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[13] Again, vengeance previously taken upon one person appeases anger against another, even though it be greater. Wherefore Philocrates,1 when someone asked him why he did not justify himself when the people were angry with him, made the judicious reply, “Not yet.” “When then?” “When I see someone accused of the same offence”; for men grow mild when they have exhausted their anger upon another, as happened in the case of Ergophilus.2 For although the Athenians were more indignant with him than with Callisthenes, they acquitted him, because they had condemned CalIicrates to death on the previous day.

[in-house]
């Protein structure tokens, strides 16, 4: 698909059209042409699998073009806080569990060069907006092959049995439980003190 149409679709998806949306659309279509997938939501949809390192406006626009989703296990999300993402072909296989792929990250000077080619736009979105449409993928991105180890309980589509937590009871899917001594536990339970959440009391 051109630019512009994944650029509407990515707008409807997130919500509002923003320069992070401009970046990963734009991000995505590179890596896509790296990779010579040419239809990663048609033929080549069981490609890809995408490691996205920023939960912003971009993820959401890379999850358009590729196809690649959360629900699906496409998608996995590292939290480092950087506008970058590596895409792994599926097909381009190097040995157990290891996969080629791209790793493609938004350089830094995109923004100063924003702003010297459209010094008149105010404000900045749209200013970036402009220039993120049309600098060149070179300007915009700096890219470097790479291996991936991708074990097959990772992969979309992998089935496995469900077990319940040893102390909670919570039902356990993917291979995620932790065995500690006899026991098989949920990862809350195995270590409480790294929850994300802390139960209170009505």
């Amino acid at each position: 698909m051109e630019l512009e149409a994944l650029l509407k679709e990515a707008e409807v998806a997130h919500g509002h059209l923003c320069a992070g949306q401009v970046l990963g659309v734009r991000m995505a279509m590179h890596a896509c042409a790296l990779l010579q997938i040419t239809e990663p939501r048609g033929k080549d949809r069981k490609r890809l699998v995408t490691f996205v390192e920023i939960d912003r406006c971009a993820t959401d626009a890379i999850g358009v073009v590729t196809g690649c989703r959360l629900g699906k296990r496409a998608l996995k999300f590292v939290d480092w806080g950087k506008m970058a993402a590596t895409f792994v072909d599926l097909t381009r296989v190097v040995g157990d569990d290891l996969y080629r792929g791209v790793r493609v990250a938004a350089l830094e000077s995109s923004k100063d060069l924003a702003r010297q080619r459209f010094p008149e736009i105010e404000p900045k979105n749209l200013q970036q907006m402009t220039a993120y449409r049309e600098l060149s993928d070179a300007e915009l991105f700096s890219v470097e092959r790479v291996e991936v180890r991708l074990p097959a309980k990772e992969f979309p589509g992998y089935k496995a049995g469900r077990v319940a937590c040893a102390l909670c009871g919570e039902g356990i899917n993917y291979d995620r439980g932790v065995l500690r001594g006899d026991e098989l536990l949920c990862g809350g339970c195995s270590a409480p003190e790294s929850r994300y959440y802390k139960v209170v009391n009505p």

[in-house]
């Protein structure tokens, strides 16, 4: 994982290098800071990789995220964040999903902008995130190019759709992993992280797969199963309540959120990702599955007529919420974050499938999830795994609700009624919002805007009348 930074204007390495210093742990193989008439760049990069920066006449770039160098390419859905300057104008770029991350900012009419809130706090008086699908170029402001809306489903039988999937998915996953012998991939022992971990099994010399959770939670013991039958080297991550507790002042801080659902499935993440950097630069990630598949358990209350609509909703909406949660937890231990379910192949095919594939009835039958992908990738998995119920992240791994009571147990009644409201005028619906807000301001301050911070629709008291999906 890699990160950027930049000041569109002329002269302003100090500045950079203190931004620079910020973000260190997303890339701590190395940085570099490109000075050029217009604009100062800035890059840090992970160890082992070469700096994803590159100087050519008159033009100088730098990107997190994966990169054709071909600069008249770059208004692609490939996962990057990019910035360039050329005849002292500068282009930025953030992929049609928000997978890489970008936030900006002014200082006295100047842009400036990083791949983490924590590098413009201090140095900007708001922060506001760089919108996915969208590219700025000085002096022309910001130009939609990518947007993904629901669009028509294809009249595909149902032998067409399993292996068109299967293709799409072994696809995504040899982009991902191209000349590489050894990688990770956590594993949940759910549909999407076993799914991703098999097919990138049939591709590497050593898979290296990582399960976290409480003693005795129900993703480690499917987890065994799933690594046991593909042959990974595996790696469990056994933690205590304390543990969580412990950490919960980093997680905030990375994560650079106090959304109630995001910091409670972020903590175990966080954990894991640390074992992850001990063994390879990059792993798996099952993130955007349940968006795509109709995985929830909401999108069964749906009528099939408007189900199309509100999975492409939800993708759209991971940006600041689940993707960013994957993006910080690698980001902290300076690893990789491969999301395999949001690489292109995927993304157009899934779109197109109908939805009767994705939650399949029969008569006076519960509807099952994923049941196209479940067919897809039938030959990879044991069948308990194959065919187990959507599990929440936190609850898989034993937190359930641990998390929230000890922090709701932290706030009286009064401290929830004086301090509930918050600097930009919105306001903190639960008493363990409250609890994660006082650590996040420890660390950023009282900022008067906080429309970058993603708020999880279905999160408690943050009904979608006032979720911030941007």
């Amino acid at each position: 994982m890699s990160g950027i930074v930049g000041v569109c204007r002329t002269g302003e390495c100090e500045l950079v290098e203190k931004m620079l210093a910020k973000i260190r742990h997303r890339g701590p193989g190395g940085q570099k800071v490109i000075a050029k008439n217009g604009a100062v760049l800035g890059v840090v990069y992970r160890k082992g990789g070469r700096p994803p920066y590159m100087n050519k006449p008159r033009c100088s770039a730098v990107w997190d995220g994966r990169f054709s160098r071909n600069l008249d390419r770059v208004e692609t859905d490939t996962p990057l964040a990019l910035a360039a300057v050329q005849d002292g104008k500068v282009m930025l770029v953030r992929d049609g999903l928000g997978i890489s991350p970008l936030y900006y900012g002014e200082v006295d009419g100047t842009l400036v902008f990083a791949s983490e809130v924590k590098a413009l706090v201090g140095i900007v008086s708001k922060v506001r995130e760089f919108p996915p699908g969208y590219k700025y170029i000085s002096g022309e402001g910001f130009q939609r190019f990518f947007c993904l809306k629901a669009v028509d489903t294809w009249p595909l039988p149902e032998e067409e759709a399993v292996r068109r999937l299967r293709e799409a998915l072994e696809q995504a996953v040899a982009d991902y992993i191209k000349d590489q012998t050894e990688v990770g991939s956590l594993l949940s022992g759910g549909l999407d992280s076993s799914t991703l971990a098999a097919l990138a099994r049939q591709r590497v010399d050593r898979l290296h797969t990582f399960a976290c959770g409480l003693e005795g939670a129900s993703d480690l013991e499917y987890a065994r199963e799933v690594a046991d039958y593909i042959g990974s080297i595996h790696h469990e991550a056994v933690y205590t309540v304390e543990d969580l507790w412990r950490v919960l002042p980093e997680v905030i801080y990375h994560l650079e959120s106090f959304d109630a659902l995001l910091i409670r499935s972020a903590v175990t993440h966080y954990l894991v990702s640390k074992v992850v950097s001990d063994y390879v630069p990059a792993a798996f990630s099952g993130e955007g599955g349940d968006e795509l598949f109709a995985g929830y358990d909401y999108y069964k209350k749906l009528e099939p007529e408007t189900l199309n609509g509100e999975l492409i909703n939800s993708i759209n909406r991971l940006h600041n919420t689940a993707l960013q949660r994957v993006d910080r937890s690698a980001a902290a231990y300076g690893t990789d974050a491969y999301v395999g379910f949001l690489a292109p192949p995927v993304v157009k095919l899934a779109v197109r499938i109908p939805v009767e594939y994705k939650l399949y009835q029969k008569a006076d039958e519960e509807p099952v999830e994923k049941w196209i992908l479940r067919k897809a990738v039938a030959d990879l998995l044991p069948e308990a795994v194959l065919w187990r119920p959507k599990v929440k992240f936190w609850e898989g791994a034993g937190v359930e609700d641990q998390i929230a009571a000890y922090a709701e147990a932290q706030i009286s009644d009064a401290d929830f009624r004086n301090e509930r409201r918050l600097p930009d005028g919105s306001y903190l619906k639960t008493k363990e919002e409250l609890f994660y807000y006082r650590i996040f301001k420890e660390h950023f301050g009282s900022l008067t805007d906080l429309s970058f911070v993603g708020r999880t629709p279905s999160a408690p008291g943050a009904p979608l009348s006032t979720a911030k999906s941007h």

1 Opponent of Demosthenes, and one of the pro-Macedonian party. Impeached for his share in the disastrous “Peace of Philocrates,” he went into exile and was condemned to death during his absence.

2 Ergophilus failed in an attack on Cotys, king of Thrace, while Callisthenes concluded a premature peace with Perdiccas, king of Macedonia.

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